Tuesday, May 24, 2011

Tuesday Poem - Taonga Puoro

In October 2008, I was one of ten artists invited to participate in the Caselberg Trust's inaugural Breaksea Girl Residency. Our group of painters, poets, a jeweler, a filmmaker and a composer spent six days and nights on board the conservation yacht, the Breaksea Girl, exploring the dark and dramatic waterways of Western Fiordland. 

Before setting sail from Dusky Sound, our Captain Lance suggested that should any one of us feel a need for space, we should speak up and he would drop us off on a convenient rock for as long as might be deemed necessary.

"Can’t you just picture it," said Gillian. "Ten artists. Ten rocks?"

for Gillian Whitehead

This unsteady place of black water and red kelp insists
we lay down our tools and listen.

From where I stand, spine to the rope, I catch her
in the act – eyes closed, head back – undisturbed by silence
or squall, the sharp/flat cadences of weather.

She’s with us on the Breaksea Girl, but music
is her separate boat.

See how her face is wet
with notes, her throat a waiting bird.
Taonga Puoro surge in her chest like waterfalls.

How strange I should remember here a line I read
long, long ago; bees in Mykanos hum in a minor chord.

Here, the scale is unpredictable, the thrum
that of a sailor’s cap, an incidental island,
a glissando of salt scattering the shadows of dark-bellied fish.

We sail through contrapuntal seas -
our private charts, our common geography.

Ten artists, yes, and at least as many rocks. But
in this unsteady place of black water and red kelp
                   we do as we must. We lay down our tools and listen.
        CB 2009 


*"Taonga Puoro are the musical instruments of the Maori people of Aotearoa, New Zealand. The name Taonga Puoro means 'singing treasures' and denotes how highly the instruments are valued, both for the beauty of the sound, the instrument itself and the story of the Taonga. There are many different types of Taonga Puoro, from shell trumpets, to unique types of flutes, spun instruments and bird callers. All instruments are seen as individuals as they have their own unique voice and decoration. They are grouped into families according to how they were created in the ancestral past. These stories are shared through the sounds of the Taonga and the carvings on them. There are many different uses for Taonga Puoro, from open entertainment to sacred ritual use. In either context, when played, they somehow transmit an appreciation for the spiritual dimensions from which they come. . . " 

If you would like to learn more about Taonga Puoro - and to see and hear them, click here.

Meet Gillian Whitehead here and enjoy her compositions here, here and here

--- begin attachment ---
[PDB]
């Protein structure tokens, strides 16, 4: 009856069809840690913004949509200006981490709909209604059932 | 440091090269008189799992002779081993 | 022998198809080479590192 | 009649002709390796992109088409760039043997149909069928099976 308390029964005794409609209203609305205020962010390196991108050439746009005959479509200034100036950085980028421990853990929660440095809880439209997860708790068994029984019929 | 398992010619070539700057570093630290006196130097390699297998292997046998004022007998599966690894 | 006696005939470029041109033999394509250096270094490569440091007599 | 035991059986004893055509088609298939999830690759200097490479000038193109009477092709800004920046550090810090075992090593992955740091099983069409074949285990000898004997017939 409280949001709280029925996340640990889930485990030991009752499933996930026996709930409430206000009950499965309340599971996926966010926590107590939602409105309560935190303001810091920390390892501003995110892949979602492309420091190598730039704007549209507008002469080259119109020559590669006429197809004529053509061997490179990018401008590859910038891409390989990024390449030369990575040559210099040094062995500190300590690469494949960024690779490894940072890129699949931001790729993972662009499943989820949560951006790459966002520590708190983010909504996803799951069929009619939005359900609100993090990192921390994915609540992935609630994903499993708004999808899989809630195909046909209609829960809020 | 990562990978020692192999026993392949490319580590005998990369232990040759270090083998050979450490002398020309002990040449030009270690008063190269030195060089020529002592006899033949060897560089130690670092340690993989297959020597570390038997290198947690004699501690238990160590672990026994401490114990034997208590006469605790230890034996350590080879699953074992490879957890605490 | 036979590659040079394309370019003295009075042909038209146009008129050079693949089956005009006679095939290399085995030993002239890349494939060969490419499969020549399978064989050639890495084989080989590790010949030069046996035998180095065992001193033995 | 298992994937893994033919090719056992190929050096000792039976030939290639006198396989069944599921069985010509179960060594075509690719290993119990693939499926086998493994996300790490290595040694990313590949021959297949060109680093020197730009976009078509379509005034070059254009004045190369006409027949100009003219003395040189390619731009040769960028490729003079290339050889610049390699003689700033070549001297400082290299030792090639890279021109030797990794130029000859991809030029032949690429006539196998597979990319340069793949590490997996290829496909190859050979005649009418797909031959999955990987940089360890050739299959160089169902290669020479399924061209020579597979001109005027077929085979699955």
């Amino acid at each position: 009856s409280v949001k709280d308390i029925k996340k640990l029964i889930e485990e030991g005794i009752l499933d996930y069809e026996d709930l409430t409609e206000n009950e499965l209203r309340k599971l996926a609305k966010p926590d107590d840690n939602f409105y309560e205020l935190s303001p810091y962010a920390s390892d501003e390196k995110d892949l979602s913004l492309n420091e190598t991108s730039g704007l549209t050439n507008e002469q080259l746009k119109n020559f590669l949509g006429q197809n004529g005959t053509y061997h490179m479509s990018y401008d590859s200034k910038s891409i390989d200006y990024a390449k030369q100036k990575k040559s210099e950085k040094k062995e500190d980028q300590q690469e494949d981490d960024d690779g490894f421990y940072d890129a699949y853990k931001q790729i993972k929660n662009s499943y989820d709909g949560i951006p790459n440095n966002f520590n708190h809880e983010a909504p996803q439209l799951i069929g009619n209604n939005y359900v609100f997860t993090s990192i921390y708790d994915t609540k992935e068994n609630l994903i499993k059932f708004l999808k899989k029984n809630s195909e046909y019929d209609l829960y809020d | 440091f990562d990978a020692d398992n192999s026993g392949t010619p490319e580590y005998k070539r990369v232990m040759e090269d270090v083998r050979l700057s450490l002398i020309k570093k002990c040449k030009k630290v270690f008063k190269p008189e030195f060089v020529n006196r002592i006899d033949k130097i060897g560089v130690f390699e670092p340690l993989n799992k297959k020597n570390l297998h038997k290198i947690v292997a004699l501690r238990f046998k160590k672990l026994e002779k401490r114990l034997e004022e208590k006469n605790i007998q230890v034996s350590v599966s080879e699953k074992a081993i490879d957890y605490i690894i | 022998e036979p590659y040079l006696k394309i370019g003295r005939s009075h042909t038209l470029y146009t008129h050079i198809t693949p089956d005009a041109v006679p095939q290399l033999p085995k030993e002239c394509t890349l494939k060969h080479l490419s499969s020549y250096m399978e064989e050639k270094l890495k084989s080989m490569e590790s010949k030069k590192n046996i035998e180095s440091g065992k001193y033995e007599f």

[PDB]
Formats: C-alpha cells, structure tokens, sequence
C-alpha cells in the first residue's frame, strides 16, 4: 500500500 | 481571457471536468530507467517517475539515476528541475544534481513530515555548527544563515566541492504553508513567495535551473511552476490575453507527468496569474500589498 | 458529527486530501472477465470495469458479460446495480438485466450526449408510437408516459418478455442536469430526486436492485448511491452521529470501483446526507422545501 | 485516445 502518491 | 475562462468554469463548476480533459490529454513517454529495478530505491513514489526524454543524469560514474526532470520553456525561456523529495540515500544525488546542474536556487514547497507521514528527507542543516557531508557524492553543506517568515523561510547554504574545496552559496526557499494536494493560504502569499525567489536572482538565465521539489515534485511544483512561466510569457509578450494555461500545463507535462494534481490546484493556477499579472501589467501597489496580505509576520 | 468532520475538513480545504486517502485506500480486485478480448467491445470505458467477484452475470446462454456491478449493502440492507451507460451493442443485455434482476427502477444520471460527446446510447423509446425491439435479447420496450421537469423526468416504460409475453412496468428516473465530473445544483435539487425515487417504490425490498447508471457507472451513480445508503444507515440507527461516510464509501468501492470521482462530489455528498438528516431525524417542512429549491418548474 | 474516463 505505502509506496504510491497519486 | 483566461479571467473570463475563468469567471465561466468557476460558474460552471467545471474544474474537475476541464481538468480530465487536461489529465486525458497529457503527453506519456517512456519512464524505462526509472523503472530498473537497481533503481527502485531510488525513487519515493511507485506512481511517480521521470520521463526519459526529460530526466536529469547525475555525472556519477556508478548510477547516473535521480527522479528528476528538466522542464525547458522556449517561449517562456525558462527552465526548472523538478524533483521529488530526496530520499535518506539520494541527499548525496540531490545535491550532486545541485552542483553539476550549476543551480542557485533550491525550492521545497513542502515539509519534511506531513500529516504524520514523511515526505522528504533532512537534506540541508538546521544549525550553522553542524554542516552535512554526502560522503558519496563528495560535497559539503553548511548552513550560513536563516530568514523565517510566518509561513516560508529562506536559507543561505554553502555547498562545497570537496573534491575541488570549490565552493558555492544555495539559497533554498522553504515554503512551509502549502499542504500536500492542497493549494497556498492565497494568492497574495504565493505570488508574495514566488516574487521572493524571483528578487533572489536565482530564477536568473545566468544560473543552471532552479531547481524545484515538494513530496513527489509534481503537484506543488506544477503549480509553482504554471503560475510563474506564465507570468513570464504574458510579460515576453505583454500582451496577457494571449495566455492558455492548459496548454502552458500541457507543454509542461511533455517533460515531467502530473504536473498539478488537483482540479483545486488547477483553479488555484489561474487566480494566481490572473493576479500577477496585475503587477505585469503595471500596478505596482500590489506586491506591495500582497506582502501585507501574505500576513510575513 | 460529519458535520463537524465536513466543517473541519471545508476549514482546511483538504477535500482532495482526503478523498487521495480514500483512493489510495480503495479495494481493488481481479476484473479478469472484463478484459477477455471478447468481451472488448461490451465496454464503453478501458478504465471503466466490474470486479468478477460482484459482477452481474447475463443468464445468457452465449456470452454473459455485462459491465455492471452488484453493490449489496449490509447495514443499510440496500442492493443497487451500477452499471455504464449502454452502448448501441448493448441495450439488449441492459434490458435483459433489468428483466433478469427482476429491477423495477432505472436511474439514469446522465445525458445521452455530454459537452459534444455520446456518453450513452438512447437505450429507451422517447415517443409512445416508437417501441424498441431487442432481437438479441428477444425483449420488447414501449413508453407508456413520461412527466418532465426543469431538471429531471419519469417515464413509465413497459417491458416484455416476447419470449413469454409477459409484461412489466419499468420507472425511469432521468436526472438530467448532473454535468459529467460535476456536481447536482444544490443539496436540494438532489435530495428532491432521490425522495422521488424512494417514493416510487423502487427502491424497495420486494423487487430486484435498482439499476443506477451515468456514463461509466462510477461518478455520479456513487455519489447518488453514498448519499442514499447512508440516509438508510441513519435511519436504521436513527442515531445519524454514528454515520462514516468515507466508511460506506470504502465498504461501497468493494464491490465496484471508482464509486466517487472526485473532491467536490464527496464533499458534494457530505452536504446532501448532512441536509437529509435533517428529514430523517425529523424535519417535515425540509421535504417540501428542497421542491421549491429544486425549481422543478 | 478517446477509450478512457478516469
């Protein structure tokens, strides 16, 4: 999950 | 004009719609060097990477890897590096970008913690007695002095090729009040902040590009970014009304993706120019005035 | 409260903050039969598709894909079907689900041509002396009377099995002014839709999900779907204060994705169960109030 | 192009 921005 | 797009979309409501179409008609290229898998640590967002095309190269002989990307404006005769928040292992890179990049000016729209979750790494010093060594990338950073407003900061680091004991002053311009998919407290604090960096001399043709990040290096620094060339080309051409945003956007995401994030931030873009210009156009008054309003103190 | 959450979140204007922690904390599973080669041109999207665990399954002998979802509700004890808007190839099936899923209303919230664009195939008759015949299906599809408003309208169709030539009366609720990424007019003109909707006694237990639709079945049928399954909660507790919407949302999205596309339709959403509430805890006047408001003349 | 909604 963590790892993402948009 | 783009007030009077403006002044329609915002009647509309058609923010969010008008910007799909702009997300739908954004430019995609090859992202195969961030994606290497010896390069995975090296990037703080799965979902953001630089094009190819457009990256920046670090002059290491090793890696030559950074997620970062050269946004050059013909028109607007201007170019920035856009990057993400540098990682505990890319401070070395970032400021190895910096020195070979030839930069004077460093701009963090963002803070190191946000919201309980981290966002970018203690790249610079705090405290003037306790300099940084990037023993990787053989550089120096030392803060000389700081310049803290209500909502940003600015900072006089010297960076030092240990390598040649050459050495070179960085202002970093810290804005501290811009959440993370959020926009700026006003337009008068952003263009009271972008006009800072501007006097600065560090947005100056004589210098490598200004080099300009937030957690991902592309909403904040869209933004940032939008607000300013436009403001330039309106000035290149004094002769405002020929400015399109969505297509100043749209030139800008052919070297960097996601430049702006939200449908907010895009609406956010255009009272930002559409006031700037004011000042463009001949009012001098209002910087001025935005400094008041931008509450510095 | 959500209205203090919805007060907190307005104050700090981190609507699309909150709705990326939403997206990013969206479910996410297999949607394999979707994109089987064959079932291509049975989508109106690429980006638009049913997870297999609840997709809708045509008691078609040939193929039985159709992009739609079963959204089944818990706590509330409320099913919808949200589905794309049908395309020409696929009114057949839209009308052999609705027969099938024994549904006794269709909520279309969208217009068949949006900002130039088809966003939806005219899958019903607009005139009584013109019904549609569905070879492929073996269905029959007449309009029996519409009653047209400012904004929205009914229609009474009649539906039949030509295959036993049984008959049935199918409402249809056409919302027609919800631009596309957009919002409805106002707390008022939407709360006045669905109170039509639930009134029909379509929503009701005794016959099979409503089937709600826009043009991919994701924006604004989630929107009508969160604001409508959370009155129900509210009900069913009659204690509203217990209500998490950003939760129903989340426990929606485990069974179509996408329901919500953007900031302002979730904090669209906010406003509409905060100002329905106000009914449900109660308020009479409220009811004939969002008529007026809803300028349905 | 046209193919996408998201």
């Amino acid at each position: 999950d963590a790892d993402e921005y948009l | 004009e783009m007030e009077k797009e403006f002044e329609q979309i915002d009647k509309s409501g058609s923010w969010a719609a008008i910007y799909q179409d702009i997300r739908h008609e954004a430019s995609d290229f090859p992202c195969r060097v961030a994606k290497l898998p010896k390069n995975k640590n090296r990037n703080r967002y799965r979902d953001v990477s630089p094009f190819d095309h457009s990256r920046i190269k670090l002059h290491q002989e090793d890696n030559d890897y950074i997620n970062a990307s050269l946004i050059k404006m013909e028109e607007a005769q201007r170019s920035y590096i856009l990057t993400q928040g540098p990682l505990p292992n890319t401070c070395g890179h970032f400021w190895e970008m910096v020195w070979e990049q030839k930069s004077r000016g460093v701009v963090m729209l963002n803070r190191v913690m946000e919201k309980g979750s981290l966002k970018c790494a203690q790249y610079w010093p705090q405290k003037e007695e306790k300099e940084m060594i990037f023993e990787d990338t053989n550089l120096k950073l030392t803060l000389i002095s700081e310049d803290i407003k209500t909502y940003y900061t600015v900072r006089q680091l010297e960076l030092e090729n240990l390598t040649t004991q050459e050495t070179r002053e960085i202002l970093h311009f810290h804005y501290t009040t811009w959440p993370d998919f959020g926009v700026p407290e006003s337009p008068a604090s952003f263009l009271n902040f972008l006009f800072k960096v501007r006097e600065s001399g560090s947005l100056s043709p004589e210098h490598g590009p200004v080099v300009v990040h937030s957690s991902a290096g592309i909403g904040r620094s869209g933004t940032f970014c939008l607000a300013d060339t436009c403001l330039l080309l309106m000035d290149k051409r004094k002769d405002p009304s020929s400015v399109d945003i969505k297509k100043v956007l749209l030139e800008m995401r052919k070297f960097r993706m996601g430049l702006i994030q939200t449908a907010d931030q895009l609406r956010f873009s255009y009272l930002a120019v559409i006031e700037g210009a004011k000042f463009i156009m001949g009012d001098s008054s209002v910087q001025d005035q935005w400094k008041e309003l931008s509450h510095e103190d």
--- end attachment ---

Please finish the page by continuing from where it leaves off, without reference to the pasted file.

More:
For more Tuesday Poems, please click on the quill. This week's editor is TP curator Mary McCallum with the poem 'Home to You' by Michele Amas 

Tuesday Poem

Aaah. . . 'tis good to be back.



  1. Fantastic images; how a painter writes! I really enjoyed this, Claire.

  2. Lovely poem, Claire, vivid and unmistakably one from the Breaksea Girl. Fascinating about the Maori musical instruments. Welcome back!. xo

  3. Dear Claire, So good to have you back. I often think of what is considered civilization and how far, far we have come from knowing what is sacred and how things are connected. Your poem gives such a sense of the discoveries of your voyage. xo

  4. Hi Gordon - I've just returned from a visit to your blog; long overdue, I'm afraid, but always a pleasure. I re-read your profile this time; how fascinating it must be to live between your two 'S' countries; Spain and Scotland. Their languages have in common an especially glorious musicality; colour; texture; exuberance.

    Thanks for your comment on Taonga Puoro - am happy you enjoyed it.

  5. Dear Melissa - it's been a while since we met out here (v. unlike me to be gone for this long) but, oh, what joy it was to be with you - really/actually/truly WITH you- in Boston. A time not past, but present still.

    I thought you'd find the Maori instrument site interesting, M, esp. the mythological references.

    Much love to you in Winthrop, C xo
    (Tell me it's not still raining?)

  6. Dear Marylinn - it's good to be back after a rich time away. I feel fecund. Full. Grateful.

    I agree with what you say re; 'how far, far we have come from knowing what is sacred and how things are connected'. Our so-called sophisticated bid for 'progress' has brought us the pain of separation, esp. from Mother Earth and each other. We have lost our connection to what is sound and good and life-engendering. Our primary task here and now - or so it seems to me - is to do what we can to re-establish Right Relationships; this so much more about collaborative effort than about solo endeavour.

    Words that kept coming up at the conference in Phoenix began with the root 'co-'. . . co-creation, collaboration, cooperation, communication, community, connected, common. . . the energy of these words give one hope.

    Love to you in Pasadena
    Claire xo

  7. As soon as I started reading I was there with you. What amazing images you paint with words.

  8. Wonderful poem, Claire, and good to have you back. :)

  9. It is so good to have you back Claire. I'm sure all of your readers missed your posts as much as I did. Welcome back! x

  10. Hello, Helen. And hello, Jane. Thank you for your welcome welcomes. . . It's good to know you're here to come home to. I'm looking forward to catching up on both your blogs, too. One thing about being away is that one returns with unabashed appetite! L, C xx